Saturday, June 26, 2010

Vic Flick's World-Famous Lick

Another quirky story from NPR commentator Tim Brookes:

Reimagined American music returned to these shores in the early sixties via the "British Invasion," as everyone under 65 knows. Mr. Brookes contends that the opening salvo wasn't the Beatles iconic February 1964 appearance on Ed Sullivan's show (the most viewers for one show ever, at the time), but came from a group numbering under a half dozen in the U.K. in 1962, that is, session guitarists.
Vic Flick, one member of this fraternity by virtue of his ability to read music, worked in TV show studio orchestras and for a band named The John Barry Seven. Barry got a call from some obscure film producers to bring his group over to rewrite and record the music for a film, with a deadline of two weeks. The title-sequence theme by Monty Norman, it seems, was slow and uninspiring. While Barry rearranged the horn parts, Vic Flick suggested a Duane Eddy surf style treatment of his part, taking it down to the low E string to make it "more dynamic." With his Paragon jazz-style guitar, DeArmond pickup and a 15-watt Vox amp, he came in on the fifth measure spitting out F sharp, E and G like machine gun bullets. Duly recorded, they moved on to finish up the day's work and Mr. Flick was paid a standard $6 - $7 session rate. He forgot about it quickly and didn't go to see the film's premiere.
What he missed was the James Bond thriller Dr. No. His riff was heard worldwide for decades and a popular music tsunami was on its way.

Friday, June 25, 2010

The First Mashup?

Rus Wornom on his blog "Take Another Road To Another Time" has a link to "News From Me," a blog by Los Angeles writer and producer Mark Evanier, which I check regularly. Not that I need to be in the show biz loop, but Mark is a very intelligent commentator, has been around a while and knows everyone, especially those in the comic book and comedy world. What I find especially interesting is learning about all those people we civilians never heard of who have worked in these fields, have produced original, quality creative work and seemed to have in general had a great time doing it. He's also a huge fan of June Foray, the one and only voice of Rocky the Flying Squirrel, so he had me right there.
I ran across a Evanier-type story today from NPR commentator Tim Brookes and I've got to share it:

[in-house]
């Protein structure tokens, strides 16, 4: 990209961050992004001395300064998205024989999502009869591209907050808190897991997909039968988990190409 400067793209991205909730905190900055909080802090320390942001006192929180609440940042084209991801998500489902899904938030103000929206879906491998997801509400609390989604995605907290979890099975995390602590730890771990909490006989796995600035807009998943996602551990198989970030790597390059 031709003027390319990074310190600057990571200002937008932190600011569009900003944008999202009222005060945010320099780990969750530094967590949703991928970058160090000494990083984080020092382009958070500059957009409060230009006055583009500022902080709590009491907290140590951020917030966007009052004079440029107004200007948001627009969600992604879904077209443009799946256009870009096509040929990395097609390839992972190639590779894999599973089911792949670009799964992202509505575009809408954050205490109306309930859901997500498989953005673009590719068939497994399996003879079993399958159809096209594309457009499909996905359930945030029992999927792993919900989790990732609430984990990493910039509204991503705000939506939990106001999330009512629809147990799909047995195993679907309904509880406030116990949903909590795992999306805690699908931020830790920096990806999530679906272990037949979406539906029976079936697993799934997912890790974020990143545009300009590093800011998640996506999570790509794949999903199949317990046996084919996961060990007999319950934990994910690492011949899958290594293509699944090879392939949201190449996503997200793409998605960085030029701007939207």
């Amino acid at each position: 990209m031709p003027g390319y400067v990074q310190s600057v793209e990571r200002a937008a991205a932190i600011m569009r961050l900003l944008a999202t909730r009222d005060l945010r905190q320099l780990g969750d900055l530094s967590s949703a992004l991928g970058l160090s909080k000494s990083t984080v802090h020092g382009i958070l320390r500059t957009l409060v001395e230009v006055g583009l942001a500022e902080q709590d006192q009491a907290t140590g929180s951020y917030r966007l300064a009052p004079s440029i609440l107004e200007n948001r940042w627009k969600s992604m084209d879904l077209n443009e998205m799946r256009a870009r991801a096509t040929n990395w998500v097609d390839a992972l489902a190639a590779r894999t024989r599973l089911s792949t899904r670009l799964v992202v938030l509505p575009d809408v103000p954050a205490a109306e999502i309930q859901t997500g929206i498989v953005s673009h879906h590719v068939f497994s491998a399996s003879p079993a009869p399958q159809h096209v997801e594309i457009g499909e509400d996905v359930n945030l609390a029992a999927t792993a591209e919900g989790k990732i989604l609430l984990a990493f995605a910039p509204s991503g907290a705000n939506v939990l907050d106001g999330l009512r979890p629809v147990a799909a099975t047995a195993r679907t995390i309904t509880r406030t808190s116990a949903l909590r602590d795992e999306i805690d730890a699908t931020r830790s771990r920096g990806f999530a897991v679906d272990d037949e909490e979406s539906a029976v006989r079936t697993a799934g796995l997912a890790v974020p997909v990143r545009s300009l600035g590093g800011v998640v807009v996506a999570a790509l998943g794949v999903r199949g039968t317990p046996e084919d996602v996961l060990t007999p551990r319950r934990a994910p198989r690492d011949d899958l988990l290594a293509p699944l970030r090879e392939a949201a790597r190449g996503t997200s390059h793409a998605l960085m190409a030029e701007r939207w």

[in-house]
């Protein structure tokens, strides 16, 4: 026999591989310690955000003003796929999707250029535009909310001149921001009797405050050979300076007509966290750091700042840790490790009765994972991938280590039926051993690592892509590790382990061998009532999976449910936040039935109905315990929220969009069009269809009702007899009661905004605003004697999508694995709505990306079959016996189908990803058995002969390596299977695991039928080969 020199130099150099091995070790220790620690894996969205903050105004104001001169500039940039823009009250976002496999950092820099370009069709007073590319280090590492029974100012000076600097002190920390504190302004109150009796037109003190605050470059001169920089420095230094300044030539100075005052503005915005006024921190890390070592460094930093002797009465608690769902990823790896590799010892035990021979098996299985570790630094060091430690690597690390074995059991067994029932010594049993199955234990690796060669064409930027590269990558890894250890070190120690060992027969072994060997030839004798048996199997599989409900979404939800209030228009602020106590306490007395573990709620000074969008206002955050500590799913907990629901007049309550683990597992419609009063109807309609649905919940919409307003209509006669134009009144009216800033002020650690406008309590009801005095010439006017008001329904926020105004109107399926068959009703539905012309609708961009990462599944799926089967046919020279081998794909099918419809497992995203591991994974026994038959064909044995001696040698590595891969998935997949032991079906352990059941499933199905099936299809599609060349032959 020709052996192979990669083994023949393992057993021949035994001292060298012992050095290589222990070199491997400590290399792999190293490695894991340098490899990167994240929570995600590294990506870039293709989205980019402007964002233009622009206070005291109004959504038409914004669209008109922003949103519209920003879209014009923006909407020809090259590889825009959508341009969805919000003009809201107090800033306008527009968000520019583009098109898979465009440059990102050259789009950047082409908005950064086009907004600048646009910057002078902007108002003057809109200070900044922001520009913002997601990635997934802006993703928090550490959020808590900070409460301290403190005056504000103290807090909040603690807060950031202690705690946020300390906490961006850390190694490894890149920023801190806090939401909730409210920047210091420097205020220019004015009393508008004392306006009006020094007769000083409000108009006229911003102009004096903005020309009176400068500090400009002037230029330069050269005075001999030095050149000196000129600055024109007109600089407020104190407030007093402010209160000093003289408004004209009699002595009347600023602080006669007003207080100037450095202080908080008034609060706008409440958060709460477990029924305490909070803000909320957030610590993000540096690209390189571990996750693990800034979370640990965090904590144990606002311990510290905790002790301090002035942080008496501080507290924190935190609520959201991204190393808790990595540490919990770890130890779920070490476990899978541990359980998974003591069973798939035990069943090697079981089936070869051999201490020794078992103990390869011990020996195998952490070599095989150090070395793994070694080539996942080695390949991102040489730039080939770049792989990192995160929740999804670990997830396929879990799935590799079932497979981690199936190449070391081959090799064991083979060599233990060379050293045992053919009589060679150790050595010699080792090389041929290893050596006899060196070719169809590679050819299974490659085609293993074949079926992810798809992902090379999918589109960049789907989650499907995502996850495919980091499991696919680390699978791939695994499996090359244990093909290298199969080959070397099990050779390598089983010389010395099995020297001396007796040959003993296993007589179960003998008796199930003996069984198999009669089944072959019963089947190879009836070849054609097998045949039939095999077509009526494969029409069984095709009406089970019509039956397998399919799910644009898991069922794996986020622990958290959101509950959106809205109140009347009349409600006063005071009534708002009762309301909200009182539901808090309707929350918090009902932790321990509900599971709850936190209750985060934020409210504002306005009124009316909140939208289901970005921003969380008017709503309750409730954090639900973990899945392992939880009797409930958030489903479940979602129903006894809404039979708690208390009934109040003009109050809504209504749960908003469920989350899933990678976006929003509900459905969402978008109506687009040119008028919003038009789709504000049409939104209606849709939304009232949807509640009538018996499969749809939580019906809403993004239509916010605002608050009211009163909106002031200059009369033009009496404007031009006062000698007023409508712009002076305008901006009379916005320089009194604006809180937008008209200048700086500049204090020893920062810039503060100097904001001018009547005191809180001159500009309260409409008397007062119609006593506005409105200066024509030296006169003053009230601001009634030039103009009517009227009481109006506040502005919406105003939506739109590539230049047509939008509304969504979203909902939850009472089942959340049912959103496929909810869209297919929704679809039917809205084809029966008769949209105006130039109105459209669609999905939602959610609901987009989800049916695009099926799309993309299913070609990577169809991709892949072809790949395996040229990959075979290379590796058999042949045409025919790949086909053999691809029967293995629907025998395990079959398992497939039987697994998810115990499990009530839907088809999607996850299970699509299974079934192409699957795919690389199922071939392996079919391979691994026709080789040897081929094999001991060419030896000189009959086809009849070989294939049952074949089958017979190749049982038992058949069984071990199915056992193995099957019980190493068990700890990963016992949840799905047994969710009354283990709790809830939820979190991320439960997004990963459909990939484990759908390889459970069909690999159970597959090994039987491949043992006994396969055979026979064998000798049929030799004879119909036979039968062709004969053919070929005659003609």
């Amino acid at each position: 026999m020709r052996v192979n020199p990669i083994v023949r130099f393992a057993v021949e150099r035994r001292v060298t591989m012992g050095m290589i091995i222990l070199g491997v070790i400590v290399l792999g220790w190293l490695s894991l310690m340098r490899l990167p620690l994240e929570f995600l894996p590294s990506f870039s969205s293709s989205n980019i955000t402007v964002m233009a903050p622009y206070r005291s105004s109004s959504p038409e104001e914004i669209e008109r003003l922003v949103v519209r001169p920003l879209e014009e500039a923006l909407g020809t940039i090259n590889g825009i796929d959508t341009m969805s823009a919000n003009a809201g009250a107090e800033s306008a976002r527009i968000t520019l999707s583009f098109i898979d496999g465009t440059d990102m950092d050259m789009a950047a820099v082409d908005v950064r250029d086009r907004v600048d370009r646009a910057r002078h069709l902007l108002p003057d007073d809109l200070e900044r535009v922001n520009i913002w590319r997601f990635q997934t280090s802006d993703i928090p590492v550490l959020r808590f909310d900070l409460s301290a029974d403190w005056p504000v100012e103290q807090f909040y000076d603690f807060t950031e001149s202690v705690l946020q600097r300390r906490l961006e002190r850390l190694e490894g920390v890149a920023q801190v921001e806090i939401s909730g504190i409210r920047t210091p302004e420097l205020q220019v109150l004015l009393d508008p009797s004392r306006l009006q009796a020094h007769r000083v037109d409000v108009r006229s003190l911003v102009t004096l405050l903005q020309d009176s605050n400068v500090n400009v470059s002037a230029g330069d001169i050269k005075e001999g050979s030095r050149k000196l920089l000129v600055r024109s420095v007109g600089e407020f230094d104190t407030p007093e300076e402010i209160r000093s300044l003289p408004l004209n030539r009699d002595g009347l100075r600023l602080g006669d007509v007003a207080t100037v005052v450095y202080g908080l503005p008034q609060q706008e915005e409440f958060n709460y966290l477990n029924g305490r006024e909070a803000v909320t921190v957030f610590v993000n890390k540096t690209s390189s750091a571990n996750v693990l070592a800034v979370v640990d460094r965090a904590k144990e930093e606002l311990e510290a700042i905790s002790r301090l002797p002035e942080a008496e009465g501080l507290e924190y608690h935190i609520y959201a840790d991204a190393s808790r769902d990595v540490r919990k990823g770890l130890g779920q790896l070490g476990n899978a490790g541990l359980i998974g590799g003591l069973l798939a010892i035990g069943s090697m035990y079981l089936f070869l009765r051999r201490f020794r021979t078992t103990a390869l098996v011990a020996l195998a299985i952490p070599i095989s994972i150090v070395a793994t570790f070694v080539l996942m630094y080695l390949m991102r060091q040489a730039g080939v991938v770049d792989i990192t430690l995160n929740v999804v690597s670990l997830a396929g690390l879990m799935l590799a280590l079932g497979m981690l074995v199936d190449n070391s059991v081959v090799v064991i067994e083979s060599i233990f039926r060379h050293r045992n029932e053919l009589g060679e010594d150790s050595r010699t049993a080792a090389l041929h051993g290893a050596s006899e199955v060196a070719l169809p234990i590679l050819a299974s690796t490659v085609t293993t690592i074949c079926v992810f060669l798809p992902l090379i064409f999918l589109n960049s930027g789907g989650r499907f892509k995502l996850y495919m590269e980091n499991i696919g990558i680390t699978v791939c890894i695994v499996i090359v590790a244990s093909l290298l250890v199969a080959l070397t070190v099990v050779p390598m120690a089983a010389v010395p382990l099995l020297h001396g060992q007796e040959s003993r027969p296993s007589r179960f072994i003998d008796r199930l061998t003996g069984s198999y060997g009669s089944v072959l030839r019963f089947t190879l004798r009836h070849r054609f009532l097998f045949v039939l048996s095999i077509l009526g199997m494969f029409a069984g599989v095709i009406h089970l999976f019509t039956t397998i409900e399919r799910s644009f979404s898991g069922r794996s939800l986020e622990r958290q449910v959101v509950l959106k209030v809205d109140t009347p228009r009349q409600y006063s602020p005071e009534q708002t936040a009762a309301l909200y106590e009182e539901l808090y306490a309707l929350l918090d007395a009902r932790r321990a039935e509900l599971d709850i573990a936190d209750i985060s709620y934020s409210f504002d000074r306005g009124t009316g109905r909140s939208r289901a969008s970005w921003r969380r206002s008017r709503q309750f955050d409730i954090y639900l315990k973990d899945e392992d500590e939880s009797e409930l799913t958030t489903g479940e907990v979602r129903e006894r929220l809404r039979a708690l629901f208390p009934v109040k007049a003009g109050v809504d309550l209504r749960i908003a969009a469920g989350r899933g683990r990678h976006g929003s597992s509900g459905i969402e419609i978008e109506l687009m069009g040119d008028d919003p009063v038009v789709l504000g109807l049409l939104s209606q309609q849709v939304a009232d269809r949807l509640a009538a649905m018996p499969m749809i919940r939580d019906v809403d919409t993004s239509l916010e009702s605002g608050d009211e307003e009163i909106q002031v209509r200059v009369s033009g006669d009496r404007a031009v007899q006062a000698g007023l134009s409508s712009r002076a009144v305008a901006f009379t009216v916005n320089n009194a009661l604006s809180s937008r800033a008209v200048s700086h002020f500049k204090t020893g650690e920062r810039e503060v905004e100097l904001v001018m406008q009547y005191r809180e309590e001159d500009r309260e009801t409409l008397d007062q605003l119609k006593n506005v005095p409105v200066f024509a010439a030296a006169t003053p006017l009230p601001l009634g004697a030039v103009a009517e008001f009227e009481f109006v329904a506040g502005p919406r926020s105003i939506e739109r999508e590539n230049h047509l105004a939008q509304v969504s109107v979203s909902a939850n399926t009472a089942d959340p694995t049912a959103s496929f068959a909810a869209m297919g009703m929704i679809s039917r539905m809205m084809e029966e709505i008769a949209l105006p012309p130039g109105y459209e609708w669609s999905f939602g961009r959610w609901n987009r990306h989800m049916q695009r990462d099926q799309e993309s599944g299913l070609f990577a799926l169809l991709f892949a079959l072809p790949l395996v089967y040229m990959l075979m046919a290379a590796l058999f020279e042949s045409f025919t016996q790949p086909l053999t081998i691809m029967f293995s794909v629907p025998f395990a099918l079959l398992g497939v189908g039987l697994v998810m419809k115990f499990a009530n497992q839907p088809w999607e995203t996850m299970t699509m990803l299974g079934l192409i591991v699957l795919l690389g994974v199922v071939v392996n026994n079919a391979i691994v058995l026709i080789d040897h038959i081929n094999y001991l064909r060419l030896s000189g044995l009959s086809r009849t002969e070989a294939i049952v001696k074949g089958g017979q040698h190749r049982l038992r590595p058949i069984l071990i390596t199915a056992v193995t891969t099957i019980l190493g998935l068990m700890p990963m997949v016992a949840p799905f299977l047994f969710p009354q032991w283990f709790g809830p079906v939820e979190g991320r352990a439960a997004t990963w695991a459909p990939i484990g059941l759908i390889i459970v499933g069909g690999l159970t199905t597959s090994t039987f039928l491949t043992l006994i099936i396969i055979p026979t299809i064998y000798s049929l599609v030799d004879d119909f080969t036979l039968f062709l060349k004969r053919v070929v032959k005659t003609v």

Singing cowboys in movies, it seems, were thought up first as a cost-saving measure -- Gene Autry or one of his contemporaries leaning up against a tree and singing three songs filled up a whole reel with little expenditure (no blank ammo, horses, costumed riders, dust in the camera's film gate, etc.). This device caught on and was endlessly repeated because it easily satisfied a Depression and war years fantasy -- "troubles and problems could be dispelled with songs, good cheer and innocent honesty." Altogether more wholesome, and cheaper at a 5- to 25-cent admission, than today's mystery and romance novels...
In 1935, Autry starred in a 12-part movie series, The Phantom Empire, which has to be one of the strangest mash-up of genres (western, sci-fi, movie musical) ever attempted. The story goes thus: Gene and his pals live at Radio Ranch, from which they merrily engage in a daily musical radio show broadcast (this back when less than 10% of rural areas had electricity). One day a sidekick, rodeoing Betsy Ross King, spies a figure out of the range in a space suit entering an elevator hidden behind rocks (sounds like something R. Crumb would have dreamed up 30 years later in a cloud of blue smoke). Our heroes of course must investigate, and find an underground "science city," Murana, ruled by feisty Queen Tika, who definitely believes that girls rule! Especially over her robot people, who are quickly dispatched if they fail to mind the rules -- powerful ray guns and all that. Each week after escaping back to the surface, Gene's gang then put on their show, happily singing about sage brush and livestock.
You can get this classic on DVD from And you should.

Sunday, June 20, 2010

Animal House

I'd like a yard like Cliff's, all secured with fence, trees and bamboo (what a fun word to say). Not just for us but for the critters who would move in, raise their young in relative safety, and lose their fear. That strange little bird in Zach's yard already seems to recognize us and knows we mean no harm, so if each year's offspring experience this sort of unthreatening environment they would join their world to yours. Peaceable kingdoms...